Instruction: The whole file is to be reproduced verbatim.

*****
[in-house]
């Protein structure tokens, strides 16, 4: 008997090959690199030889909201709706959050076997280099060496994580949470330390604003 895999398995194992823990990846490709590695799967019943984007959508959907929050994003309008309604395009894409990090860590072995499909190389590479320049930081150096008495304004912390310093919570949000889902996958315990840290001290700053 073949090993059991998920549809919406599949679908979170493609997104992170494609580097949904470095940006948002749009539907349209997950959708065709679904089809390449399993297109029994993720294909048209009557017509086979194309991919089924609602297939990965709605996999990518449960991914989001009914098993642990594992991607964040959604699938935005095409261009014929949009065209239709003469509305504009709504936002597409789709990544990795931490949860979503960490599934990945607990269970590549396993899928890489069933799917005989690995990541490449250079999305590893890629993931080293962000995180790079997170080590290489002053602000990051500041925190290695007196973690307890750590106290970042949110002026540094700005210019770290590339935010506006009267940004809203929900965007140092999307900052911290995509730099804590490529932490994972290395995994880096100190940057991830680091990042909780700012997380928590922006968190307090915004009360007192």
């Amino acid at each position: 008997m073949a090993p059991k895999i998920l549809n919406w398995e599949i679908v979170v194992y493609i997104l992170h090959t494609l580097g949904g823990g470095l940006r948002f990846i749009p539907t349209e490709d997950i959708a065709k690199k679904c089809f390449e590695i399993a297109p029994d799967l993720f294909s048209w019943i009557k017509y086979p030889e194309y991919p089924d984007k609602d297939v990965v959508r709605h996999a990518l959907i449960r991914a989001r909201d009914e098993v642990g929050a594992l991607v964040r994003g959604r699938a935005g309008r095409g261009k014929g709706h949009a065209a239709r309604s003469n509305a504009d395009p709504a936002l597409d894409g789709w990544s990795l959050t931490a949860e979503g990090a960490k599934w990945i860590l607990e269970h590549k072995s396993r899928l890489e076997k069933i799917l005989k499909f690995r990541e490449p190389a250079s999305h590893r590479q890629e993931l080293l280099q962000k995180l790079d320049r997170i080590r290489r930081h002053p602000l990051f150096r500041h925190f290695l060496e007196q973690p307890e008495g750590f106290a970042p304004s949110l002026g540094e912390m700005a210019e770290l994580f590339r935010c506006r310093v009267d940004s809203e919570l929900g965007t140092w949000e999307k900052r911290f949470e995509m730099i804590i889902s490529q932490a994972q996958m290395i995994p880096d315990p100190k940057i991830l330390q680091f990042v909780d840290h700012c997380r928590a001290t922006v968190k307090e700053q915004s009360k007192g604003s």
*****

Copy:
[in-house]
């Protein structure tokens, strides 16, 4: 008997090959690199030889909201709706959050076997280099060496994580949470330390604003 895999398995194992823990990846490709590695799967019943984007959508959907929050994003309008309604395009894409990090860590072995499909190389590479320049930081150096008495304004912390310093919570949000889902996958315990840290001290700053 073949090993059991998920549809919406599949679908979170493609997104992170494609580097949904470095940006948002749009539907349209997950959708065709679904089809390449399993297109029994993720294909048209009557017509086979194309991919089924609602297939990965709605996999990518449960991914989001009914098993642990594992991607964040959604699938935005095409261009014929949009065209239709003469509305504009709504936002597409789709990544990795931490949860979503960490599934990945607990269970590549396993899928890489069933799917005989690995990541490449250079999305590893890629993931080293962000995180790079997170080590290489002053602000990051500041925190290695007196973690307890750590106290970042949110002026540094700005210019770290590339935010506006009267940004809203929900965007140092999307900052911290995509730099804590490529932490994972290395995994880096100190940057991830680091990042909780700012997380928590922006968190307090915004009360007192």
């Amino acid at each position: 008997m073949a090993p059991k895999i998920l549809n919406w398995e599949i679908v979170v194992y493609i997104l992170h090959t494609l580097g949904g823990g470095l940006r948002f990846i749009p539907t349209e490709d997950i959708a065709k690199k679904c089809f390449e590695i399993a297109p029994d799967l993720f294909s048209w019943i009557k017509y086979p030889e194309y991919p089924d984007k609602d297939v990965v959508r709605h996999a990518l959907i449960r991914a989001r909201d009914e098993v642990g929050a594992l991607v964040r994003g959604r699938a935005g309008r095409g261009k014929g709706h949009a065209a239709r309604s003469n509305a504009d395009p709504a936002l597409d894409g789709w990544s990795l959050t931490a949860e979503g990090a960490k599934w990945i860590l607990e269970h590549k072995s396993r899928l890489e076997k069933i799917l005989k499909f690995r990541e490449p190389a250079s999305h590893r590479q890629e993931l080293l280099q962000k995180l790079d320049r997170i080590r290489r930081h002053p602000l990051f150096r500041h925190f290695l060496e007196q973690p307890e008495g750590f106290a970042p304004s949110l002026g540094e912390m700005a210019e770290l994580f590339r935010c506006r310093v009267d940004s809203e919570l929900g965007t140092w949000e999307k900052r911290f949470e995509m730099i804590i889902s490529q932490a994972q996958m290395i995994p880096d315990p100190k940057i991830l330390q680091f990042v909780d840290h700012c997380r928590a001290t922006v968190k307090e700053q915004s009360k007192g604003s």